Mines Rescue Service

New Zealand Mines Rescue Position Statement on Sustainability 


The New Zealand Mines Rescue Service safeguards people working in mines, tunnelling and related operations. Their health and safety in the face of emergency is our success. Our sustainability commitment includes supporting regions, and climate change action. 


The New Zealand Mines Rescue Service was established in 1930 to provide a response to mine site emergencies with well-equipped and trained mine rescue teams., 

Over the last 20 years our focus has sharpened towards preventing emergencies occurring in the first instance, which underpins our health and safety activities, induction training, and other specialist training. We are a very proactive organisation, and we now cater to a broad range of industries. 

Mines Rescue’s ability to operate for long duration in irrespirable atmospheres is our unique point of difference from other emergency services and is an integral part of our organisation’s national significance. 

Mines Rescue is a charitable trust with a commercial arm that focus’ on preventative training and services. This arm works in sympathy with the core Mines Rescue obligations under the Mines Rescue Act 2013 which is to supply emergency preparedness and emergency response capabilities for our stakeholders (open cast and underground mines and tunnels under construction) plus the wider New Zealand public. The wider public includes areas such as Auckland infrastructure projects, KiwiRail tunnels, underground power stations, service tunnels, hydro dams, abandoned mines, and road tunnels (Waka Kotahi assets).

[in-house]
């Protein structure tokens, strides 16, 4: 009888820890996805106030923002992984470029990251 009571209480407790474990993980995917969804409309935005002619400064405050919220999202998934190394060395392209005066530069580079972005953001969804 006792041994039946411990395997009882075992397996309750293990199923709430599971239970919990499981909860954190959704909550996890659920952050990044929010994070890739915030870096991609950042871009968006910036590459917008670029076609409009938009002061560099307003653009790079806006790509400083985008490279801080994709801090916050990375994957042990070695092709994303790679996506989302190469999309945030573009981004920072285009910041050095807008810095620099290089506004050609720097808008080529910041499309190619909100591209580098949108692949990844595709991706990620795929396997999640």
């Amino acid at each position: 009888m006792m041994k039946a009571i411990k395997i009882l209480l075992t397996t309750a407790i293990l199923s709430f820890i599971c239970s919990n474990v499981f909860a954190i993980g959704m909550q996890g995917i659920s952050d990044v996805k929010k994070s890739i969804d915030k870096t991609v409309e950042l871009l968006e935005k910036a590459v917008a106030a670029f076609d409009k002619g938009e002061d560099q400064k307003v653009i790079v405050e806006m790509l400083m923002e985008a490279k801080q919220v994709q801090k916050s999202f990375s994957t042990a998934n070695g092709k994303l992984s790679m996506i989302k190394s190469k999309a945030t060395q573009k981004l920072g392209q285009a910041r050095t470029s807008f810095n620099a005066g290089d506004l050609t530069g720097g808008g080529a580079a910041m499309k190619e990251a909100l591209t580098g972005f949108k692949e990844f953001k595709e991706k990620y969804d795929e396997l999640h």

Mines Rescue partners with other agencies, such as WorkSafe, the Ministry of Business, Innovation and Employment, the National Emergency Management Agency and Regional Civil Defence Groups, Fire and Emergency New Zealand, Police and St John. We also have strong relationships with emergency response and training equipment suppliers, and trades contractors. 


Our sustainability themes 

People are at the forefront of everything we do at Mines Rescue. Our commitment to sustainability embodies four themes: 


Workplace health and safety, emergency response, and emergency prevention